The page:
The Appraisal Institute has essentially taken the position that this law makes its members competitive with a tv-repairman (no offense meant to tv-repairmen who are long obsolete) looking to make a few bucks writing restricted reports on the side. What this does in the real world is damage the meaning of “Certified Appraiser” by placing them on a level playing field with anyone writing restricted reports, i.e. pool cleaners, pet groomers, barbers, tv-repairman, nurses, or anyone who wants to do these reports on the side.

NOTE: The reason for any type of licensing is to paint a bullseye on your back – as a professional you are held to a higher standard and jump through more hoops to maintain that professional stats of which you are compensated. This is why appraisers are paid more than TV-repairman moonlighting as appraisers. Certified appraisers need to carry e&o insurance because of the likelihood of being sued and that is another reason why the market pays higher fees for professionals “you get what you pay for.” If you want some electrical work done in your house and get your unlicensed buddy to do it cheaply and illegally, you may not be aware of the potential risks such as fire and sellability later. In the case, of SB70, AI efforts are focused on taking down the difference between appraisal professionals and tv-repairmen so appraisers can get more business by being more competitive with tv-repairmen. In the quest for more appraisal volume at any cost, the cost is a lower consumer value placed on certified appraisals. This mentality has plagued our industry and was the subject of a blog post I wrote on August 9, 2005. Some of the links are broken after 14 years, but the point was made.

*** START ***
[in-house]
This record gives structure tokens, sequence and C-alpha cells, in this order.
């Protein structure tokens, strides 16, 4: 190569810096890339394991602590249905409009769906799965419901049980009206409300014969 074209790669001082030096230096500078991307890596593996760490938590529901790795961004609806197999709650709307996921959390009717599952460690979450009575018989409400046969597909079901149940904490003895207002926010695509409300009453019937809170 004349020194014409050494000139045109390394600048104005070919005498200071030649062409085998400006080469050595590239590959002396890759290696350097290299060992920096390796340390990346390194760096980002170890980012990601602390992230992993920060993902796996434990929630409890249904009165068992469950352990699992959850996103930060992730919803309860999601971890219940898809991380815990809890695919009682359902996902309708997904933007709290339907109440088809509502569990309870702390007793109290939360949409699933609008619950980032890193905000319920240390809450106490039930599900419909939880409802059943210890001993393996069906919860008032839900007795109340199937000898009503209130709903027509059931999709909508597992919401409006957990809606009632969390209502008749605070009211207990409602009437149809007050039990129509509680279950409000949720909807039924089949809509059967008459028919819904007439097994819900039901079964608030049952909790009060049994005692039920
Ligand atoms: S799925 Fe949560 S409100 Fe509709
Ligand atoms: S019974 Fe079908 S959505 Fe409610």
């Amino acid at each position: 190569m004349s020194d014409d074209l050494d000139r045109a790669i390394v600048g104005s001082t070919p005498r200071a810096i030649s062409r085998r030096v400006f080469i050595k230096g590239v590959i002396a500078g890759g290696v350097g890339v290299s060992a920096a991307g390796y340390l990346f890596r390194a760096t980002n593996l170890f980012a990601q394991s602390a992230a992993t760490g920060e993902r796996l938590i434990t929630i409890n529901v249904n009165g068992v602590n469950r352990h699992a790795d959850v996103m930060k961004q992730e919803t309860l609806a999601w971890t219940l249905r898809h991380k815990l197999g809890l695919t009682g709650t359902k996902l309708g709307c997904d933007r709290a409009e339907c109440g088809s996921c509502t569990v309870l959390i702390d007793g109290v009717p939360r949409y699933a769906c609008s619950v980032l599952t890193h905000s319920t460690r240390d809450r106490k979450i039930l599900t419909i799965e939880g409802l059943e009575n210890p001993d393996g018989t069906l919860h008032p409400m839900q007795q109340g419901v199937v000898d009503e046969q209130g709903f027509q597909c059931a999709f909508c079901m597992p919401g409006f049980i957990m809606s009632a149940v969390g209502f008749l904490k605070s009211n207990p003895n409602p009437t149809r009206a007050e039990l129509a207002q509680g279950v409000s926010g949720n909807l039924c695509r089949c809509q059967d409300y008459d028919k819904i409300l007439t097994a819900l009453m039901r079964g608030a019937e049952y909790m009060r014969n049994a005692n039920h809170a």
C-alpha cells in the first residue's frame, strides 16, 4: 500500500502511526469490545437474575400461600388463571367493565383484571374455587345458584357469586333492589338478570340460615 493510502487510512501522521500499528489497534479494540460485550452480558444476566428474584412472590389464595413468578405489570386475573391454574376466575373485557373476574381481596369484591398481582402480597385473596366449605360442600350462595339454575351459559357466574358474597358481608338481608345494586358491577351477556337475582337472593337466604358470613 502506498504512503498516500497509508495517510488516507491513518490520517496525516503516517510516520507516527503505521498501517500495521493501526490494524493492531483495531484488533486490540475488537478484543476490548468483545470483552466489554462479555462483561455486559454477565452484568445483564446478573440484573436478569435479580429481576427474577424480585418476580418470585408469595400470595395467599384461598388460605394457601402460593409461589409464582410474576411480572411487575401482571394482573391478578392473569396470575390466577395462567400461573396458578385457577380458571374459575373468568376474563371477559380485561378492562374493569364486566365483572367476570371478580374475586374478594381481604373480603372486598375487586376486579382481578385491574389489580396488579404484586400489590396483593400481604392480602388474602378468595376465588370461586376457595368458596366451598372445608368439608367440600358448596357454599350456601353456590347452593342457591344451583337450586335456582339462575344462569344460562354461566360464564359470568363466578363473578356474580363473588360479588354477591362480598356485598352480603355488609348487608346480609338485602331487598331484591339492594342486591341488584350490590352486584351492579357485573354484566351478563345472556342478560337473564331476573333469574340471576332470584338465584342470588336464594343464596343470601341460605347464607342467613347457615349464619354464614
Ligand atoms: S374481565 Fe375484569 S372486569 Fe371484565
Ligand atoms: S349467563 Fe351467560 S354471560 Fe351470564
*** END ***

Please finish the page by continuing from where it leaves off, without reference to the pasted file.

Speaking of bullseyes, Realtors hate the exposure this law gives them on these deals when something blows up – they will see such an appraiser as nothing but a crook. How is that for branding our industry to consumers?

The California Chapters of the Appraisal Institute are now pushing SB131 (likely without informing their members as I’m told they didn’t do with SB70) to extend SB70 for another two years.

OFT (One Final Thought)

UPDATE I forgot to to insert this video in these Housing Notes on Friday. It is a follow up of the congressional take down of the new head of the CFPB director who doesn;t understand what an APR is. Good grief.

Brilliant Idea #1

If you need something rock solid in your life (particularly on Friday afternoons) and someone forwarded this to you, or you think you already subscribed, sign up here for these weekly Housing Notes. And be sure to share with a friend or colleague if you enjoy them because: